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Ruth Davidson shows she is the candidate Tory MPs need, but cannot have

The Scottish Tory leader offered her Westminster colleagues something they desperately want: an ability to speak beyond Brexit.

By Patrick Maguire

In the conference contest to succeed Theresa May, there is already a clear winner: Scottish Conservative leader Ruth Davidson. But unfortunately for Tory MPs, she is the one candidate they will not get to vote for.

Davidson’s star and pulling power at conference has only really been matched in Birmingham by Jacob Rees-Mogg. Her speech this afternoon offered every quality that increasingly anxious MPs say they want Theresa May’s successor to exhibit in spades.

Urging the Tories to overcome their divides over Brexit in order to take the fight to Jeremy Corbyn, she did what her colleagues at Westminster are frustrated that other would-be leadership contenders do very little of: speaking human, making a positive case for voting Conservative, and articulating a desire to get Brexit out of the way quickly and cleanly, as well as a political worldview beyond it.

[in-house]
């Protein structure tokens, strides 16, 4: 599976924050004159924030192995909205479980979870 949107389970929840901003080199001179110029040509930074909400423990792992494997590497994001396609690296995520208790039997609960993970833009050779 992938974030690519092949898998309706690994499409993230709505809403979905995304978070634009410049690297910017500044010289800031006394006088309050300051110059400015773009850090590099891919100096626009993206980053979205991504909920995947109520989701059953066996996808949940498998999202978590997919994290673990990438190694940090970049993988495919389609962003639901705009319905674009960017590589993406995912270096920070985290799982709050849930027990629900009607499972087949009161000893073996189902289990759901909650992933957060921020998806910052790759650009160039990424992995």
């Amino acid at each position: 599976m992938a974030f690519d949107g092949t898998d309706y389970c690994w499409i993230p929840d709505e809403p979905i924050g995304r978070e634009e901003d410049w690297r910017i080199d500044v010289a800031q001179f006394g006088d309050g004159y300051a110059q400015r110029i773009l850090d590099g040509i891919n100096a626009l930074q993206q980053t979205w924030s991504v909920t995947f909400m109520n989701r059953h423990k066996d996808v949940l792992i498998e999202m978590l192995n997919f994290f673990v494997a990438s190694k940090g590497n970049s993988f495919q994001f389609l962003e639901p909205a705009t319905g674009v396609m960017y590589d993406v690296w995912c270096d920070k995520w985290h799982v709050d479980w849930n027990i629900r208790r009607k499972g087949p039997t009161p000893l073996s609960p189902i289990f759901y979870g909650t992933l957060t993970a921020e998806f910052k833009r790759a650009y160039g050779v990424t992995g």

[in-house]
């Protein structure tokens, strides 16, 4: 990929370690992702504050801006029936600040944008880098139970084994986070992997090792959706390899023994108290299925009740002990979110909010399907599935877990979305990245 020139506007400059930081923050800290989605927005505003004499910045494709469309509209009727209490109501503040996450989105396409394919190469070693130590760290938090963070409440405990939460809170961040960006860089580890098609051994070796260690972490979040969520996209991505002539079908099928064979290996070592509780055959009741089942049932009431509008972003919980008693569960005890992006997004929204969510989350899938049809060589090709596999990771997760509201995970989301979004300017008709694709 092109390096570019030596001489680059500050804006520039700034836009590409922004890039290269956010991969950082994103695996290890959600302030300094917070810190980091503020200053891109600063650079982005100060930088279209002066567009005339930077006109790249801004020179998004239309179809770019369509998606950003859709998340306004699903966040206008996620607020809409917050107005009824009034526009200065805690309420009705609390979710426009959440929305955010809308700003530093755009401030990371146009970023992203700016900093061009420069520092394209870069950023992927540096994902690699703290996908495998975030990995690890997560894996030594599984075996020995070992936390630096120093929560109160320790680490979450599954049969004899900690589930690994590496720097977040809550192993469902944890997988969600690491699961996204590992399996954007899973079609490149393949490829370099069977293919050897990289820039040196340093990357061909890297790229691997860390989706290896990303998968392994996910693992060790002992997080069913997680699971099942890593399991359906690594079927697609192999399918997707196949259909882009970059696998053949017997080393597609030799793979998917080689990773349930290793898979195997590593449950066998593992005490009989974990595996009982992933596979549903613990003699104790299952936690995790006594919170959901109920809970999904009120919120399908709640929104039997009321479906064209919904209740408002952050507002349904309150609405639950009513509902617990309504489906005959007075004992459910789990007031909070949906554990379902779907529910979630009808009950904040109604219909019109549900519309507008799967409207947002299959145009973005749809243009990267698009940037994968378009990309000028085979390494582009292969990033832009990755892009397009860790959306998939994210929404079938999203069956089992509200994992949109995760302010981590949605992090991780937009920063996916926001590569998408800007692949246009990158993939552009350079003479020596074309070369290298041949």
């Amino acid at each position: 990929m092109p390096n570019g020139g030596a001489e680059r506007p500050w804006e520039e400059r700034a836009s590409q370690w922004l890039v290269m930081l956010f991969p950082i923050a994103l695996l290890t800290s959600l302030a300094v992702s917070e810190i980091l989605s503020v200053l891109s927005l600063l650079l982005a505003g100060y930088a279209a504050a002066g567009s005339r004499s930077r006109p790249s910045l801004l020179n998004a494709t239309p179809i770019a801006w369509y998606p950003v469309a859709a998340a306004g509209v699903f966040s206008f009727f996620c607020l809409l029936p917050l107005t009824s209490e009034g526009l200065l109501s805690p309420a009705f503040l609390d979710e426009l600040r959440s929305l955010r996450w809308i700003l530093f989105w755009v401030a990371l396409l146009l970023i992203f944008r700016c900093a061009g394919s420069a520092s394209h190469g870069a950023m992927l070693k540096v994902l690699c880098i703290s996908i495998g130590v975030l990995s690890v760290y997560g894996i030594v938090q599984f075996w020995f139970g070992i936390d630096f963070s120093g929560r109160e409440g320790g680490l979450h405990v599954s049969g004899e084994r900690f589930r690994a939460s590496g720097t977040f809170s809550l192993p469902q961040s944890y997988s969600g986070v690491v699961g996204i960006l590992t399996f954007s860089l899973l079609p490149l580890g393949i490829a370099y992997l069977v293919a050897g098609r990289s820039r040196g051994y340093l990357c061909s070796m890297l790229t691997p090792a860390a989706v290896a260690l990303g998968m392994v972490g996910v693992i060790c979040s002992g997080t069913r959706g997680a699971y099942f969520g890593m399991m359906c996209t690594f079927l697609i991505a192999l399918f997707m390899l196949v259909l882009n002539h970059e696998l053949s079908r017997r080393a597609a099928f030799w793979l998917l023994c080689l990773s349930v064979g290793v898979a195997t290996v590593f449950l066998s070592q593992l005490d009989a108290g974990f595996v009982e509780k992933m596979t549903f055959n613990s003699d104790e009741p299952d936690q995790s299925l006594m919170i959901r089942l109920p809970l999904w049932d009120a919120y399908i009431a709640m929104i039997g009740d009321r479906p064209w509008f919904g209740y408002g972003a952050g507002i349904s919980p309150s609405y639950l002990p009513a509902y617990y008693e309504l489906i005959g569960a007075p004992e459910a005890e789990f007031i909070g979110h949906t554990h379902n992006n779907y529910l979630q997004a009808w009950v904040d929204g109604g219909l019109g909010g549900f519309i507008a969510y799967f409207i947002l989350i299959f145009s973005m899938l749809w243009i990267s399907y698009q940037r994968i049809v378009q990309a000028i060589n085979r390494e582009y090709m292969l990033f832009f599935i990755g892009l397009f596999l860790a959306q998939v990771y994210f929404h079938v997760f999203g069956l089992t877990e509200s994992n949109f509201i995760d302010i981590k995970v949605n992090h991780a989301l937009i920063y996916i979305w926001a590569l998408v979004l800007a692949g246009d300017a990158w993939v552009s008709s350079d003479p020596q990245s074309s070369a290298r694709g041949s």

“Friends, as we approach these crucial few weeks and months, we need to go back to our Conservative principles…

“We sort this by respecting the democratic result.
 
“We sort it by using our Conservative values, of putting the national interest first.
 
“And we sort it by always, always keeping our eye on the most important prize of all: keeping our country together.
 
“And if we get that right, let’s remind ourselves where it leads. To a Conservative government getting on with the job.
 
“To a Conservative government doing what we always do: Getting more people into work, fixing the public finances, supporting people off of welfare, cutting taxes for the lowest paid, helping businesses thrive – sorting out the mess we’re left by a Labour government, getting Britain back in the black.”

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“…Let’s get behind the prime minister so she can get Brexit done.”

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It’s a one-size-fits-all, essentially Cameron pitch that a lot of Conservative MPs between the two poles of the Brexit debate love the sound of. But, as Davidson herself said, there is no chance she will be the one to deliver it. “So yes, there is a job I’m after,” she said, in a nod to the near-constant speculation about her leadership ambitions. “It’s the job of First Minister of Scotland.”

For Tories desperately seeking a way to cast off the electoral albatross that is Brexit and win the next election, today is yet more evidence for an uncomfortable truth: Davidson is the candidate they need, but cannot have.